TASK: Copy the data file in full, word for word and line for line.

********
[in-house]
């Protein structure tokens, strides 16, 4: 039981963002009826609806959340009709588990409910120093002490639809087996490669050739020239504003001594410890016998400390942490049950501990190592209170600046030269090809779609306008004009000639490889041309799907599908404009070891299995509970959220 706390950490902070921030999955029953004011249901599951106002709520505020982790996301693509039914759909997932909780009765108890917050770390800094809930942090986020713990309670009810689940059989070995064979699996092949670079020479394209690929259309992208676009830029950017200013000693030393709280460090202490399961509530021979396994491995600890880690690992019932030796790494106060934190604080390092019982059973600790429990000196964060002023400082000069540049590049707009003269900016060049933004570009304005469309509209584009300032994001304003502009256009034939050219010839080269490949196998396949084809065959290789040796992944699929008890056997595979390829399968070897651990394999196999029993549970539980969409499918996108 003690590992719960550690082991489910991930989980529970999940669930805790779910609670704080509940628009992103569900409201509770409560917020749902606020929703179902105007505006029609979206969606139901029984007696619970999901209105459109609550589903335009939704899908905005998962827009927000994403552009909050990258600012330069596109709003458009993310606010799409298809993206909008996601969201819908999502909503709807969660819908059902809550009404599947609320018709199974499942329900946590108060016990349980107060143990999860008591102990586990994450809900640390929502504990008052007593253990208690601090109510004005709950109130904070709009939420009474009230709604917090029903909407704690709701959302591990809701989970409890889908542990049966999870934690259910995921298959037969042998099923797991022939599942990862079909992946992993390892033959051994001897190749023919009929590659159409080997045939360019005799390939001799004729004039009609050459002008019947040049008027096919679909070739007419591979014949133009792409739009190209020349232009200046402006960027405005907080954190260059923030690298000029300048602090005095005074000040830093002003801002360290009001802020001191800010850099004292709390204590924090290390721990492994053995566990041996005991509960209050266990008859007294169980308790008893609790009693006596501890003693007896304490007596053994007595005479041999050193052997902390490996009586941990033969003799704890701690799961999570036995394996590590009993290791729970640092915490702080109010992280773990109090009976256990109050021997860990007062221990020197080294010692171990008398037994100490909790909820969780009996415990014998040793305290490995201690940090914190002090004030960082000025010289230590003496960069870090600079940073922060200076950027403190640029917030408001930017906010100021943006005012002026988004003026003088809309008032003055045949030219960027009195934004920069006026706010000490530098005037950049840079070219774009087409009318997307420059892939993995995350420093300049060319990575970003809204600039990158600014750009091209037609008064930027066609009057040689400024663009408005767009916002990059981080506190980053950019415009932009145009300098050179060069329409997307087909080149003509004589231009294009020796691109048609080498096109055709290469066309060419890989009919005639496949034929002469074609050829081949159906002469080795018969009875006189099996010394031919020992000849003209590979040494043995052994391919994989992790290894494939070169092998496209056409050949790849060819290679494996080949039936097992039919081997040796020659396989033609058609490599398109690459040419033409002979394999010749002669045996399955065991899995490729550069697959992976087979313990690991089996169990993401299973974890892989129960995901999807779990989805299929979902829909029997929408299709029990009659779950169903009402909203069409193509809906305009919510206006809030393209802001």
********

[in-house]
């Protein structure tokens, strides 16, 4: 039981963002009826609806959340009709588990409910120093002490639809087996490669050739020239504003001594410890016998400390942490049950501990190592209170600046030269090809779609306008004009000639490889041309799907599908404009070891299995509970959220 706390950490902070921030999955029953004011249901599951106002709520505020982790996301693509039914759909997932909780009765108890917050770390800094809930942090986020713990309670009810689940059989070995064979699996092949670079020479394209690929259309992208676009830029950017200013000693030393709280460090202490399961509530021979396994491995600890880690690992019932030796790494106060934190604080390092019982059973600790429990000196964060002023400082000069540049590049707009003269900016060049933004570009304005469309509209584009300032994001304003502009256009034939050219010839080269490949196998396949084809065959290789040796992944699929008890056997595979390829399968070897651990394999196999029993549970539980969409499918996108 003690590992719960550690082991489910991930989980529970999940669930805790779910609670704080509940628009992103569900409201509770409560917020749902606020929703179902105007505006029609979206969606139901029984007696619970999901209105459109609550589903335009939704899908905005998962827009927000994403552009909050990258600012330069596109709003458009993310606010799409298809993206909008996601969201819908999502909503709807969660819908059902809550009404599947609320018709199974499942329900946590108060016990349980107060143990999860008591102990586990994450809900640390929502504990008052007593253990208690601090109510004005709950109130904070709009939420009474009230709604917090029903909407704690709701959302591990809701989970409890889908542990049966999870934690259910995921298959037969042998099923797991022939599942990862079909992946992993390892033959051994001897190749023919009929590659159409080997045939360019005799390939001799004729004039009609050459002008019947040049008027096919679909070739007419591979014949133009792409739009190209020349232009200046402006960027405005907080954190260059923030690298000029300048602090005095005074000040830093002003801002360290009001802020001191800010850099004292709390204590924090290390721990492994053995566990041996005991509960209050266990008859007294169980308790008893609790009693006596501890003693007896304490007596053994007595005479041999050193052997902390490996009586941990033969003799704890701690799961999570036995394996590590009993290791729970640092915490702080109010992280773990109090009976256990109050021997860990007062221990020197080294010692171990008398037994100490909790909820969780009996415990014998040793305290490995201690940090914190002090004030960082000025010289230590003496960069870090600079940073922060200076950027403190640029917030408001930017906010100021943006005012002026988004003026003088809309008032003055045949030219960027009195934004920069006026706010000490530098005037950049840079070219774009087409009318997307420059892939993995995350420093300049060319990575970003809204600039990158600014750009091209037609008064930027066609009057040689400024663009408005767009916002990059981080506190980053950019415009932009145009300098050179060069329409997307087909080149003509004589231009294009020796691109048609080498096109055709290469066309060419890989009919005639496949034929002469074609050829081949159906002469080795018969009875006189099996010394031919020992000849003209590979040494043995052994391919994989992790290894494939070169092998496209056409050949790849060819290679494996080949039936097992039919081997040796020659396989033609058609490599398109690459040419033409002979394999010749002669045996399955065991899995490729550069697959992976087979313990690991089996169990993401299973974890892989129960995901999807779990989805299929979902829909029997929408299709029990009659779950169903009402909203069409193509809906305009919510206006809030393209802001």